Recently, the Legal 500 US 2017 ranked McDermott’s Tax Controversy practice group as Tier 1. (The Legal 500 category for Tax Controversy is “US Taxes—Contentious.”) Five members of our federal tax controversy team—Todd Welty, Roger Jones, Jean Pawlow, Robin Greenhouse and Andrew Roberson—were specifically mentioned as part of the Firm’s “outstanding” practice. Welty, Jones and Pawlow all received the Legal 500’s “Leading Lawyer” designation. Jane May, the leader of McDermott’s State and Local Taxation group, was likewise recognized for her controversy expertise.

More generally, McDermott’s US and International Tax practice was honored in the Legal 500’s “US Taxes—Non-Contentious” and International Tax categories. Lowell Yoder, the head of our group, was given a “Leading Lawyer” designation in both categories. Jane May and Damon Lyon received recognition in US Taxes—Non-Contentious, and Caroline Ngo, Kristen Hazel, Phil Levine, Andrew Roberson and Tim Shuman received recognition in International Tax.

For 29 years, the Legal 500 has analyzed the capabilities of law firms around the globe, providing rankings on the strengths of law firms, individual lawyers and practice groups in more than 100 jurisdictions. These rankings are based on feedback from more than 250,000 in-house counsel and the independent assessment of law firm deals and confidential matters by the Legal 500’s researchers. As the Legal 500 puts it, “we highlight the practice area teams who are providing the most cutting edge and innovative advice to corporate counsel.”

Further, the Legal 500 elevated two of McDermott’s Tax Controversy lawyers—Roger Jones and Jean Pawlow—into its “Hall of Fame.” This elite group includes lawyers that have been named “Leading Lawyers” for six consecutive years and have received constant praise by their clients for continued excellence.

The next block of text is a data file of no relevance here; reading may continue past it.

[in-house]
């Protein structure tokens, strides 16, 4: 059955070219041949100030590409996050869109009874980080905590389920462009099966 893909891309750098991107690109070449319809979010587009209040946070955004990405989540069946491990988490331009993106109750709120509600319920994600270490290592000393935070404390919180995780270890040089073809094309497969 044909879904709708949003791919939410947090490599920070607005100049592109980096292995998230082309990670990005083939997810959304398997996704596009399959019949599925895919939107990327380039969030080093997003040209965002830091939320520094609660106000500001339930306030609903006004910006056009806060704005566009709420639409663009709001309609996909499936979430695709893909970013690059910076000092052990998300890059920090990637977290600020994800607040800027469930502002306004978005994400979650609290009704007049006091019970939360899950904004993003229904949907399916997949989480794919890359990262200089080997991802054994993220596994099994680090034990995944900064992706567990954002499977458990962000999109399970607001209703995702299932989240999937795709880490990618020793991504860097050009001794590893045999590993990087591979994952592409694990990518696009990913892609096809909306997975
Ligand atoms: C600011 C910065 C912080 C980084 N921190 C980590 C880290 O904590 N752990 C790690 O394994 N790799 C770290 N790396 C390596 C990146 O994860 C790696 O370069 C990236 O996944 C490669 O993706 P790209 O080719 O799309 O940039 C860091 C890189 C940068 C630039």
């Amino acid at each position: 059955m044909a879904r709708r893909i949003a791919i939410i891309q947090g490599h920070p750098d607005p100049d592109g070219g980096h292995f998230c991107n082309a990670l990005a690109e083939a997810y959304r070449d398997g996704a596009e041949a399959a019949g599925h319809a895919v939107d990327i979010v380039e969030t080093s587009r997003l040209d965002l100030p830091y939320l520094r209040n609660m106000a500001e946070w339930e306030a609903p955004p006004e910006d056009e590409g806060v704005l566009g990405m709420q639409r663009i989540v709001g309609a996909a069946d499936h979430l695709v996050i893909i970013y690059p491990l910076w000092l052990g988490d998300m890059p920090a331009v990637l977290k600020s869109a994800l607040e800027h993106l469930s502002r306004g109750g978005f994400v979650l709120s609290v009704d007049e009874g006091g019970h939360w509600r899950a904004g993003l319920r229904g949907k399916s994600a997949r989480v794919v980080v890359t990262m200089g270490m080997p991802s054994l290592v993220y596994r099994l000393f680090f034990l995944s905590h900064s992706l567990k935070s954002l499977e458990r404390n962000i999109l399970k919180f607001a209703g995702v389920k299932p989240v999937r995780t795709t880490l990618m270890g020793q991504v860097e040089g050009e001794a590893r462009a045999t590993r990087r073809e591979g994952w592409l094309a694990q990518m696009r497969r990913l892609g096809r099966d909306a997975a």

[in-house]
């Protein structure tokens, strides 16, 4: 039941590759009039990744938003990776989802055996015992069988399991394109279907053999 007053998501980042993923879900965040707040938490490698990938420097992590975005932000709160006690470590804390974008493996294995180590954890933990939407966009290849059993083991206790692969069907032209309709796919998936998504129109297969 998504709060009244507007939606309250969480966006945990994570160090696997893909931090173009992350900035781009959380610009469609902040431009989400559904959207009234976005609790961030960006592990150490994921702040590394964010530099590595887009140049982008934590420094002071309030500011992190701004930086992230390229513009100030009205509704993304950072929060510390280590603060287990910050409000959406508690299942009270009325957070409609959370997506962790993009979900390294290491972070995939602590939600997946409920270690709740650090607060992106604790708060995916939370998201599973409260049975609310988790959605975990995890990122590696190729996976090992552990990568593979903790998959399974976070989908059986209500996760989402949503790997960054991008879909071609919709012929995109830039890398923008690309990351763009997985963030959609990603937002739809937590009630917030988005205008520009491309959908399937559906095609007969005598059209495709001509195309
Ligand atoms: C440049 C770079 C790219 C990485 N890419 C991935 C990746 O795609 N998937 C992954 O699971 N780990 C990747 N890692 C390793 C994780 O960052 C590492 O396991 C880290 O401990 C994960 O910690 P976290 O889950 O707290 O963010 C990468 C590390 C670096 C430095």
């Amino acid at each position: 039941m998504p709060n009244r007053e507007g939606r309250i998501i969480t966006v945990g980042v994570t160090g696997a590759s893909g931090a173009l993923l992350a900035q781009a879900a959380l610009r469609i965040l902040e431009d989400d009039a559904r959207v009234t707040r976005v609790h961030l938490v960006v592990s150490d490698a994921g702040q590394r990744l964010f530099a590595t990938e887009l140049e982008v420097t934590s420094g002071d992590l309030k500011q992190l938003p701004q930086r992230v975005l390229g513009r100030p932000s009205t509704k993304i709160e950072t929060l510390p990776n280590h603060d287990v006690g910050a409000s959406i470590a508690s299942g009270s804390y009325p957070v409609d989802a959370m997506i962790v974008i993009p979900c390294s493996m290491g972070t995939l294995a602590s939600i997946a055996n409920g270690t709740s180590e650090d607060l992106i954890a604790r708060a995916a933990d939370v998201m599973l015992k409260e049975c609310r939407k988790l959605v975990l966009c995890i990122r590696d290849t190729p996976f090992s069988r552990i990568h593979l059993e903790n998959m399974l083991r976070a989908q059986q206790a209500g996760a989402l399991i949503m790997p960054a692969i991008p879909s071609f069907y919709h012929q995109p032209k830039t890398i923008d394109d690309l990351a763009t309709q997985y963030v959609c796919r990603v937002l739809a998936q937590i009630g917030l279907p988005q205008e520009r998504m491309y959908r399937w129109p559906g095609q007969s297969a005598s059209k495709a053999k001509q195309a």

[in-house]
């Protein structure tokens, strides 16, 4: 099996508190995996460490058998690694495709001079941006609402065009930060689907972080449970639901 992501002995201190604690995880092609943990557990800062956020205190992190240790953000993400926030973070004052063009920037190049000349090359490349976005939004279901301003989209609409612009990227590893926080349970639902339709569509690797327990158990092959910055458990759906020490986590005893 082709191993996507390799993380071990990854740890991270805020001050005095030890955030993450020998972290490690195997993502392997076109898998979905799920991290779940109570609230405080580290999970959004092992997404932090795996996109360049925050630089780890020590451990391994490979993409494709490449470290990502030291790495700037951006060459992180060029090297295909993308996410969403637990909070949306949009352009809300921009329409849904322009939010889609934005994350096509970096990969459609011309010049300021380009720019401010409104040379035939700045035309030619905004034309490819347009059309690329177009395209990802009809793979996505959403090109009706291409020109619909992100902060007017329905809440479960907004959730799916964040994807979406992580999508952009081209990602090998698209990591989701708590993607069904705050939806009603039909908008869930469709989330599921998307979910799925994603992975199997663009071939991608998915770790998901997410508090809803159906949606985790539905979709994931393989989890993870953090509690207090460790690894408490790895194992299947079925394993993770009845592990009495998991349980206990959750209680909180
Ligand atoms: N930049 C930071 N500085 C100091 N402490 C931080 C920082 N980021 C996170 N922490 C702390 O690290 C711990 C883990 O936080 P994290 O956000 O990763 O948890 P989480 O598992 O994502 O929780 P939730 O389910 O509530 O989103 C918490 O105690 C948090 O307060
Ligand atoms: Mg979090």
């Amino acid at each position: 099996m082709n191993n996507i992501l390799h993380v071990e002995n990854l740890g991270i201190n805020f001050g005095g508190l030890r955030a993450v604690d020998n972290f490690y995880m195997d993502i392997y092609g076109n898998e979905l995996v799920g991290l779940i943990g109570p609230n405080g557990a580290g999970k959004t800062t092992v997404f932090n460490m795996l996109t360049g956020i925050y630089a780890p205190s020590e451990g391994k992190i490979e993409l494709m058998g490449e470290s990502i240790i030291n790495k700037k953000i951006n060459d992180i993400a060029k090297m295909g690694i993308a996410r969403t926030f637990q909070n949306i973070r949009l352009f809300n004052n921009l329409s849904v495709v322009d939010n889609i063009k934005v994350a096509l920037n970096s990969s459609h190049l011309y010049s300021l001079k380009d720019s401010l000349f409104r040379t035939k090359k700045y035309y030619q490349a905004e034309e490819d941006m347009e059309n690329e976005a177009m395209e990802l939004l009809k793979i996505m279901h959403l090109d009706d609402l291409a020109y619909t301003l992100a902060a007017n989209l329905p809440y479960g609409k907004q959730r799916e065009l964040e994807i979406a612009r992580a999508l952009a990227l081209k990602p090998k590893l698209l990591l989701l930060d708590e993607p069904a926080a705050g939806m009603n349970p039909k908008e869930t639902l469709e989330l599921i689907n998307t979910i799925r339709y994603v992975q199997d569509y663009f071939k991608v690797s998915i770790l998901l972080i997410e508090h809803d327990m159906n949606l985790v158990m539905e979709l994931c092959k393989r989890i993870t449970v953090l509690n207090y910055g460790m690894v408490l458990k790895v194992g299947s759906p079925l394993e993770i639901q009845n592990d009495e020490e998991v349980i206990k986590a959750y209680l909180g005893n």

McDermott’s full Legal 500 rankings can be found here.

Chambers USA, which releases an annual listing of rankings of law firms and attorneys in various practice areas, has released its 2017 edition. We are honored that Chambers USA has recognized McDermott’s tax practice and several of its attorneys in the latest rankings. A summary of McDermott’s tax rankings is listed below along with a complete list available here to all McDermott rankings.

In the nationwide rankings for Tax Controversy, we maintained our Band 2 ranking. In the state rankings for Tax, we are ranked in Band 1 for Illinois, Band 2 for Washington, DC and Band 3 for Texas.

On the tax controversy side, our team was recognized as known for a “Dominant presence in high-value tax disputes across the USA, fielding particular expertise in transfer pricing litigation and SALT work.” Clients gave us “10 out of 10 for client service,” and added: “They are great at investing in and building a long-term relationship.”  Particularly noted is the value for money we provide.  Clients agreed that they get good value from us: “It’s outstanding client service and worth every penny. Billing has been very detailed and understandable.